State lawmakers remain ‘deeply concerned’ about Farren situation

  • The Farren Care Center on Montague City Road in Montague. STAFF FILE PHOTO/PAUL FRANZ

Staff Writer
Published: 4/28/2022 4:59:17 PM
Modified: 4/28/2022 4:57:50 PM

MONTAGUE — State Rep. Natalie Blais and state Sen. Jo Comerford released a statement Thursday expressing disappointment over Trinity Health of New England’s handling of Farren Care Center-related communication.

Earlier this month, the Farren’s parent company relayed to Montague confirmation of its plans to demolish the former long-term care facility on Montague City Road, which had previously been deemed unfit for preservation in a condition assessment that Trinity Health has declined to provide to the town. Town Administrator Steve Ellis told the Selectboard at its Monday meeting that Trinity Health failed to address key inquiries of town interest that he had reiterated to the company in February.

Answers sought by town officials that were not addressed in Trinity Health’s response, relayed on April 19, include a demolition timeline; notice of a filed demolition permit indicating a start date; confirmation that the company would hand the property over to the town along with the title; and confirmation on whether Montague would also receive the cleared land in the form of a grassy field.

“As partners on behalf of the town of Montague as well as Farren Care Center’s residents and workforce, we have been dogged in our engagement with state partners and with Trinity Health Care throughout the closure of Farren and the transition of the property,” the legislators’ joint statement begins.

The statement, released by Comerford’s office, was brief, yet poignant in its condemnation of Trinity Health’s refusal to disclose the building assessment.

“We remain deeply concerned that Trinity refuses to release its own property and building due diligence,” the statement reads. “This information has been requested by the town and the state delegation, and should be sent to the town for its review as part of this transition.”

The statement also called for the company to contribute more funding to benefit Montague’s redevelopment study.

“While we acknowledge Trinity’s commitment of $100,000 to the town for its own redevelopment study,” the statement reads, “we believe that figure could be increased significantly.”

The last letter Blais, D-Sunderland, and Comerford, D-Northampton, sent Trinity Health, dated Feb. 16, was written “in agreement and with support for” Montague’s request for answers sent a day earlier. In this letter, the legislators said “Trinity ceased working collaboratively and is currently withholding the building assessment study it undertook independently — leaving the town without visibility into the findings and without the economic redevelopment planning resources it needs and deserves to weather Trinity’s departure.”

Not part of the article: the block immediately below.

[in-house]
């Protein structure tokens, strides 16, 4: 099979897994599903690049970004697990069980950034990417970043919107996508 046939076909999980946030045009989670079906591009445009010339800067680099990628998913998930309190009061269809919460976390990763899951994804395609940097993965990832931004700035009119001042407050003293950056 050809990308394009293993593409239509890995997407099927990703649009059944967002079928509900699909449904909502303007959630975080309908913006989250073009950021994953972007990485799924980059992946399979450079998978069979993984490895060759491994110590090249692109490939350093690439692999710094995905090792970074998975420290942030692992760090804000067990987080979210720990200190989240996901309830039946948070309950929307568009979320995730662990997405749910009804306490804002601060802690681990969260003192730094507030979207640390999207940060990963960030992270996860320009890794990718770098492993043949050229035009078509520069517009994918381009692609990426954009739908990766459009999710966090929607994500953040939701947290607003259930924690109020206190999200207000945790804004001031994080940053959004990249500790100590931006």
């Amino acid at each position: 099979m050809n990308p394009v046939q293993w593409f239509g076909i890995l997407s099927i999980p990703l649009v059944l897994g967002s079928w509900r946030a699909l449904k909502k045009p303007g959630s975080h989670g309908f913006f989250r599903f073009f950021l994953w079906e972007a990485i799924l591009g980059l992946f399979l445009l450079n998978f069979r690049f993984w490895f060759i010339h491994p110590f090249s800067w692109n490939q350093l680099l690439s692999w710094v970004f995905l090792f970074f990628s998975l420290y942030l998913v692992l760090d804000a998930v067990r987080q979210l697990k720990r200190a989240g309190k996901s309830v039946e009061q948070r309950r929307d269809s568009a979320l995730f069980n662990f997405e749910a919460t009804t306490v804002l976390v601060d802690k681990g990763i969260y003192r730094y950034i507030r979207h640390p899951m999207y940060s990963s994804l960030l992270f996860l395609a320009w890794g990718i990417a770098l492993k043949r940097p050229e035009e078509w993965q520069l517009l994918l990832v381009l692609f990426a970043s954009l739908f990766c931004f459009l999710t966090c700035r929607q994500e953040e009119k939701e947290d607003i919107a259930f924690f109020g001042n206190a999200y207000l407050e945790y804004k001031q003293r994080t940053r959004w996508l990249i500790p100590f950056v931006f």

Eric Dana, regional operations director for Trinity Health, emailed a statement to Ellis in January declining to release the condition assessment. However, the company gave a brief overview of highlights in its message, including the scope of work and critical findings. The list includes improvement costs for severely eroded mortar joints and water infiltration damage estimated at $1.5 million, exterior window replacement estimated at $500,000, roof replacement estimated at $2 million, flooring replacement expected to cost $3 million, mechanical upgrades estimated at $4 million, electrical work estimated at $3.9 million and plumbing upgrades expected to cost $1.7 million.

Ellis and the Selectboard agreed Monday to reiterate to Trinity Health the town’s requests for information that were left unanswered, despite pessimism surrounding the company’s responsiveness.

Interest in redevelopment

Bob Stevens of Brattleboro, Vermont, touted by Franklin County Regional Housing & Redevelopment Authority Executive Director Gina Govoni as a “very well-respected developer” at Monday’s meeting, said in a phone interview Thursday that it is unlikely that his company Stevens & Associates would pursue development of the site, despite Govoni and Ellis being aware of his previous interest.

Stevens said while his company had been “exploring the potential to see if anything could be put together there,” he would only be “excited if we found ways to partner with an affordable housing organization.” At this time, he said, it seems as if Montague’s priorities lie outside pursuing redevelopment with the amount of effort necessary to do so.

Simultaneously, Stevens said potential redevelopers would be unwilling to invest in redevelopment opportunities without greater surety in such circumstances.

“We have no magic bullet,” he said.

Reach Julian Mendoza at 413-772-0261, ext. 261 or jmendoza@recorder.com.


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